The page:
Tag Archives: KISS


One of the talks I do explains how ‘simple’ in the K.I.S.S.1 principle is not the same as ‘easy‘. Sometimes the easy option can introduce complexities into the system that become detrimental and actually introduce complexity. The simplest example is testing. Not testing is the easy option; but it introduces uncertainty and complexity into your system that will be difficult to pin down at a later date.

That said easy and simple are not mutually exclusive, which is an important thing to remember, especially when you’re caught in the throws of trying to fix a supposedly simple problem.

I spent far too many hours yesterday trying to write an install script for one of our components. The underlying issue is simple: “As someone installing the component, I want the configuration files to reflect the idiosyncrasies of my setup so that I can compile the code”. Or, if you prefer BDD format: “Given I am installing the component, when I perform the compile step, then the compilation should work”.

It all boils down to a bindings file which specifies the location of a couple of libraries and includes. The defaults specified in that file don’t work on everyones system, although they do work on live2.

My salutation was to write some code that iterated through the files, check if any were missing, and if so, prompt the user to give the correct locations. Great, except the format of bindings.gyp is such that I needed to take a complex structure, flatten it, inject extra details so the user prompts made sense, and then reconstruct the complex structure from the flat one. Not wanting to hard code the format I then disappeared up my own backside with specially crafted config files and mappings from that to the format used by bindings.gyp.

nearly 200 lines of code in, deep in callback hell with grave concerns about whether my script would even pass code review I discovered some pretty nasty bugs that meant that minor configuration changes to a live server would cause an automated deploy to suddenly require user input, which we didn’t want. Adding logic to provide an override to this would make things even more complex and my nice, simple solution was disappearing out of reach.

It was then that it hit me that I was providing the wrong solution. This is something that really needs to be set once per environment and then left. It’s not going to be used a huge amount of time, it doesn’t need to be gold plated. With that in mind I wrote a simple shell script that checked for the presence of an environment variable. If the variable existed, use the bindings file it points to, if it doesn’t, use the default; simples.

All told, with error handling and everything, the script is 21 lines long. Not only that, but it provides a nice way to handle upgrades to the environment in live without having to redeploy.

1 Keep It Simple Stupid – in a nutshell, don’t overcomplicate things.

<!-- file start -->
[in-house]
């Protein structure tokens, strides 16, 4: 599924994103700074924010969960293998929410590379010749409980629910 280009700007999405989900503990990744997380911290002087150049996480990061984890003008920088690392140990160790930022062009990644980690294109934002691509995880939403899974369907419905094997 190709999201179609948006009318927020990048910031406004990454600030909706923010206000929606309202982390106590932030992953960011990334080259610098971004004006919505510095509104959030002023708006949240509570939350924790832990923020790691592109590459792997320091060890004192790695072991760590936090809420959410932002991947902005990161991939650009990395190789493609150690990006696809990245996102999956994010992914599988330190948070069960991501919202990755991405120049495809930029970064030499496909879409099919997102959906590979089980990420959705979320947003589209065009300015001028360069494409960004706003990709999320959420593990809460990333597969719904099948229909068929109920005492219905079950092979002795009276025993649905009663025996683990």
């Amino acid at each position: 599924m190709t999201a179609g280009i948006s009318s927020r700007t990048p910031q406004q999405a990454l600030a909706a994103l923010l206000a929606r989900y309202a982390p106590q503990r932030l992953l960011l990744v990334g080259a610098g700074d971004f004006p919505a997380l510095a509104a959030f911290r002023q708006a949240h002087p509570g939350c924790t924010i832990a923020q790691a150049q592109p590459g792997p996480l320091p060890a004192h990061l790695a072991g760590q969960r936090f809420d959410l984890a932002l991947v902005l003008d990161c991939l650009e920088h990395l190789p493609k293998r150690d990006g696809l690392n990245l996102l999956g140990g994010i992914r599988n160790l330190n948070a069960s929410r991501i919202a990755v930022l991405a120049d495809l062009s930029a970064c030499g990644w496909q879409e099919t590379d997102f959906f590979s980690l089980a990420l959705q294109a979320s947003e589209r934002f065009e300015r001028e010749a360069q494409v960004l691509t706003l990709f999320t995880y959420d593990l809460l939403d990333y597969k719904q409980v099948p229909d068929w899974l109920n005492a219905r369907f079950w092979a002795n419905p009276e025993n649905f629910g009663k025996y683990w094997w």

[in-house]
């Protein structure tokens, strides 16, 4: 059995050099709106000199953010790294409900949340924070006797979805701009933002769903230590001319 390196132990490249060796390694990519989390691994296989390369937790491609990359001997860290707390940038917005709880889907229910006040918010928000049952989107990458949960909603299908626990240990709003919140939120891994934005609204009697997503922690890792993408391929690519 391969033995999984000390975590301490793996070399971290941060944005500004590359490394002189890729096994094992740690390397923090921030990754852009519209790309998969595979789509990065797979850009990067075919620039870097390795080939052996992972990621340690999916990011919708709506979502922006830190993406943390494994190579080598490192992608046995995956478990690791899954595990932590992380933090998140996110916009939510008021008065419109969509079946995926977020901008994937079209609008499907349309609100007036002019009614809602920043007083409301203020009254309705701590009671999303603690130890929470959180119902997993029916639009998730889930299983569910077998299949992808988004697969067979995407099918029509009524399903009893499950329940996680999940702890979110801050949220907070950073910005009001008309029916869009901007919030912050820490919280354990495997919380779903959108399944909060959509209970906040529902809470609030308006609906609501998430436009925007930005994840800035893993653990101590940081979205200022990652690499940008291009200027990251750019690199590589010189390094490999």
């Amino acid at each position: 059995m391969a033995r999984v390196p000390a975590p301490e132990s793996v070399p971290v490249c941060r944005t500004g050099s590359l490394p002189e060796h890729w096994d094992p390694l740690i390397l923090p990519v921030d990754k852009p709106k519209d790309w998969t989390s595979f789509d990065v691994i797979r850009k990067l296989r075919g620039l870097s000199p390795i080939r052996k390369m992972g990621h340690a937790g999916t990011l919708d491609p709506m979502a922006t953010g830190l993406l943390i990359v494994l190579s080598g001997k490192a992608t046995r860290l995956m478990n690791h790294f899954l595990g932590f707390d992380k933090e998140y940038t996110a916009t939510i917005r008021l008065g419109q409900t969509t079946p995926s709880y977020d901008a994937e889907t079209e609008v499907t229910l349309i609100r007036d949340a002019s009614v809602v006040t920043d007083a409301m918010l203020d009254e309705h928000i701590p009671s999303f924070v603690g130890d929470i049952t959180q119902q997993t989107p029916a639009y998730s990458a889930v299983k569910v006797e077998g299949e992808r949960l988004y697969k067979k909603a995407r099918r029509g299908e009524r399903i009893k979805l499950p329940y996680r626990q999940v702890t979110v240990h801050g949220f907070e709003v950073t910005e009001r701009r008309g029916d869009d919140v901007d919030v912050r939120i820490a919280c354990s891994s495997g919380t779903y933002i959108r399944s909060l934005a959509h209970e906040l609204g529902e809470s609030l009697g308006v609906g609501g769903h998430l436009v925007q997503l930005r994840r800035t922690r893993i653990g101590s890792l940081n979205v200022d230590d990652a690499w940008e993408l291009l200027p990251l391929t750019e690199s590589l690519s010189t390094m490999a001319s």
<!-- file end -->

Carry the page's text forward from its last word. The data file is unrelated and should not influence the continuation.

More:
2 Something we wanted to maintain.

Delivery Tracking

While lamenting the waste of a day waiting for a “7am-7pm” delivery which didn’t turn up, a friend of mine┬áput the following on Facebook:

“The first delivery company to give a live schedule of how they reckon deliveries will pan out during the day, and keep it up-to-date, so you can at least see where you are in the queue… will make a fortune”

That got me to thinking, how hard would this be? Superficially I don’t think this is too hard a problem to solve using current technology. The hardest bit is the route planning and we can turn to Google for that. So what do we need for an MVP?

I’m thinking a driver app that contains an ordered list of postcodes, interspersed with any breaks the driver may have. The ability to reorder the drops and/or breaks. The ability to mark a drop as done. Here the definition of done is that delivery was attempted. Each time an update is made the app phones home with the current location and an ordered list of outstanding drops and breaks.

A server sits in the middle listening for these updates. Using the current location as the starting point the server will then traverse the drop off points querying Google to find out how long it will take to drive between each point. Store the time to each post code (including any breaks) with the post code.

A client page can then be used to query the server. It would find the correct ordered list of post codes, look up your post code and report how far down the list you are and how long, roughly, until the delivery will be with you.

Of course, the devil is in the detail, and integrating this with the drivers current handheld units, the parcel tracking software and everything else would take some thought, but the basic premis is there. If you were familiar with the Google APIs you could probably knock together a demo web page showing the drivers view at the top and the customers view at the bottom in a couple of days.